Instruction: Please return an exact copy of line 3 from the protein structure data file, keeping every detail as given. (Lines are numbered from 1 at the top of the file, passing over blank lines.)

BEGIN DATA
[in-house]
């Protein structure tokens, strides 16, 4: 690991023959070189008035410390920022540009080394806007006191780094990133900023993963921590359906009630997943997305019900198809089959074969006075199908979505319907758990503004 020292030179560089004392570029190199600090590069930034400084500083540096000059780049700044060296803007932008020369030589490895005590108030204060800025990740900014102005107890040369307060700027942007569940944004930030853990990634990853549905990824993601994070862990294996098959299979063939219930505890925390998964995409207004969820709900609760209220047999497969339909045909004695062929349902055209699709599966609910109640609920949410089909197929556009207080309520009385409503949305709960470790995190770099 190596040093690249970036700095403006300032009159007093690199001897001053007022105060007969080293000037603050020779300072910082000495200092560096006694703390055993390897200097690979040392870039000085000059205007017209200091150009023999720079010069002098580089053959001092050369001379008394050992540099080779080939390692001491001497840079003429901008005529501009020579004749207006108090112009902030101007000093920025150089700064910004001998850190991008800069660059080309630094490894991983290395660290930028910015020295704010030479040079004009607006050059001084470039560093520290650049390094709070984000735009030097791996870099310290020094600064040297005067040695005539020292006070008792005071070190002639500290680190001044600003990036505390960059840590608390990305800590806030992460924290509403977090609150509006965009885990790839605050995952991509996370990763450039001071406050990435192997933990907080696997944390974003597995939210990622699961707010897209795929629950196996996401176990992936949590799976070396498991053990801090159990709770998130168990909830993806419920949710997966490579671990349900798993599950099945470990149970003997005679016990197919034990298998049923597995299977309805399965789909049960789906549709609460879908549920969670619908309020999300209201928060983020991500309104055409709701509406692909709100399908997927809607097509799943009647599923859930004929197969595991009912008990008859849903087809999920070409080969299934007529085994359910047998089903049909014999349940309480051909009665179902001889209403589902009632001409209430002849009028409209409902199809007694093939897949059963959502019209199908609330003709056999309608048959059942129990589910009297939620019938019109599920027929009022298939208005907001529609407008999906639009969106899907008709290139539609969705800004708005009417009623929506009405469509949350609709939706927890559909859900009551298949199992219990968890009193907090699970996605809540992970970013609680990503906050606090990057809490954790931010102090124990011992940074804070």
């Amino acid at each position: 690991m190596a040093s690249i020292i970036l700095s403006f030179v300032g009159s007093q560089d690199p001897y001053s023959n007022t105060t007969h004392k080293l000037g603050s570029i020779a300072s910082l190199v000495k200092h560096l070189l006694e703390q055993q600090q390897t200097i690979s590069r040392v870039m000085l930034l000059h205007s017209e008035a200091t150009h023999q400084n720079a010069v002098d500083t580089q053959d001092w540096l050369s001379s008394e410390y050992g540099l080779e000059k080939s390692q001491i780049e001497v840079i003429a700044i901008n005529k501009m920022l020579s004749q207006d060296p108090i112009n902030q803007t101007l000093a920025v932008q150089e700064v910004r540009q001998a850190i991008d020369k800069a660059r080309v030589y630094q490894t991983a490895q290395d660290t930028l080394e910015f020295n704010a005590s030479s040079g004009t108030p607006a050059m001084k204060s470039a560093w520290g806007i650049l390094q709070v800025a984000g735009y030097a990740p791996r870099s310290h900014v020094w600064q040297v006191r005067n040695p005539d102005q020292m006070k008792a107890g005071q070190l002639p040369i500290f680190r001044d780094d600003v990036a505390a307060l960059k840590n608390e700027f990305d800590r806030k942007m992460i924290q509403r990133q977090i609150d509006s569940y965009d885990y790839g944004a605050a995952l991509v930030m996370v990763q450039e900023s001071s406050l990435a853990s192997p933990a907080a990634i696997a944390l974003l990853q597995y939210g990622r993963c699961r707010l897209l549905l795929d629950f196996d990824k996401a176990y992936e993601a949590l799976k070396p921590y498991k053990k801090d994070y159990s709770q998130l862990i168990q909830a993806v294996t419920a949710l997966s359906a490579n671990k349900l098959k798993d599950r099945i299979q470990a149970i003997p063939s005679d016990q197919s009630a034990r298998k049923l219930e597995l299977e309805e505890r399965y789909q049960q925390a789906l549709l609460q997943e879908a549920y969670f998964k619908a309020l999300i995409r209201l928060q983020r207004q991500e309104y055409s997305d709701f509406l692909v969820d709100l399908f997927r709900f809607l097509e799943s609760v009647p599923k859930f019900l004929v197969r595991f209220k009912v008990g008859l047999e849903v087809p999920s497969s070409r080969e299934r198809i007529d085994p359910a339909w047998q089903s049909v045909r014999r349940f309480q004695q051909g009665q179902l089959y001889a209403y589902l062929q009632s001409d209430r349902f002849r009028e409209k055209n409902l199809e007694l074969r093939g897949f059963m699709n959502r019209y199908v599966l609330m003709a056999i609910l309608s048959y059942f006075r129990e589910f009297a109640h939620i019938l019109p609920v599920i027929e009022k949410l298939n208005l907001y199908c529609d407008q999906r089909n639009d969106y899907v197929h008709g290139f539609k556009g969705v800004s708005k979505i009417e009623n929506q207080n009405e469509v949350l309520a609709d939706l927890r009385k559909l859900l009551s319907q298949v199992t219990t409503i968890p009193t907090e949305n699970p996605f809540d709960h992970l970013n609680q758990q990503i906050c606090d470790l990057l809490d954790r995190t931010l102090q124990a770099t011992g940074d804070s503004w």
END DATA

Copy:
């Amino acid at each position: 690991m190596a040093s690249i020292i970036l700095s403006f030179v300032g009159s007093q560089d690199p001897y001053s023959n007022t105060t007969h004392k080293l000037g603050s570029i020779a300072s910082l190199v000495k200092h560096l070189l006694e703390q055993q600090q390897t200097i690979s590069r040392v870039m000085l930034l000059h205007s017209e008035a200091t150009h023999q400084n720079a010069v002098d500083t580089q053959d001092w540096l050369s001379s008394e410390y050992g540099l080779e000059k080939s390692q001491i780049e001497v840079i003429a700044i901008n005529k501009m920022l020579s004749q207006d060296p108090i112009n902030q803007t101007l000093a920025v932008q150089e700064v910004r540009q001998a850190i991008d020369k800069a660059r080309v030589y630094q490894t991983a490895q290395d660290t930028l080394e910015f020295n704010a005590s030479s040079g004009t108030p607006a050059m001084k204060s470039a560093w520290g806007i650049l390094q709070v800025a984000g735009y030097a990740p791996r870099s310290h900014v020094w600064q040297v006191r005067n040695p005539d102005q020292m006070k008792a107890g005071q070190l002639p040369i500290f680190r001044d780094d600003v990036a505390a307060l960059k840590n608390e700027f990305d800590r806030k942007m992460i924290q509403r990133q977090i609150d509006s569940y965009d885990y790839g944004a605050a995952l991509v930030m996370v990763q450039e900023s001071s406050l990435a853990s192997p933990a907080a990634i696997a944390l974003l990853q597995y939210g990622r993963c699961r707010l897209l549905l795929d629950f196996d990824k996401a176990y992936e993601a949590l799976k070396p921590y498991k053990k801090d994070y159990s709770q998130l862990i168990q909830a993806v294996t419920a949710l997966s359906a490579n671990k349900l098959k798993d599950r099945i299979q470990a149970i003997p063939s005679d016990q197919s009630a034990r298998k049923l219930e597995l299977e309805e505890r399965y789909q049960q925390a789906l549709l609460q997943e879908a549920y969670f998964k619908a309020l999300i995409r209201l928060q983020r207004q991500e309104y055409s997305d709701f509406l692909v969820d709100l399908f997927r709900f809607l097509e799943s609760v009647p599923k859930f019900l004929v197969r595991f209220k009912v008990g008859l047999e849903v087809p999920s497969s070409r080969e299934r198809i007529d085994p359910a339909w047998q089903s049909v045909r014999r349940f309480q004695q051909g009665q179902l089959y001889a209403y589902l062929q009632s001409d209430r349902f002849r009028e409209k055209n409902l199809e007694l074969r093939g897949f059963m699709n959502r019209y199908v599966l609330m003709a056999i609910l309608s048959y059942f006075r129990e589910f009297a109640h939620i019938l019109p609920v599920i027929e009022k949410l298939n208005l907001y199908c529609d407008q999906r089909n639009d969106y899907v197929h008709g290139f539609k556009g969705v800004s708005k979505i009417e009623n929506q207080n009405e469509v949350l309520a609709d939706l927890r009385k559909l859900l009551s319907q298949v199992t219990t409503i968890p009193t907090e949305n699970p996605f809540d709960h992970l970013n609680q758990q990503i906050c606090d470790l990057l809490d954790r995190t931010l102090q124990a770099t011992g940074d804070s503004w």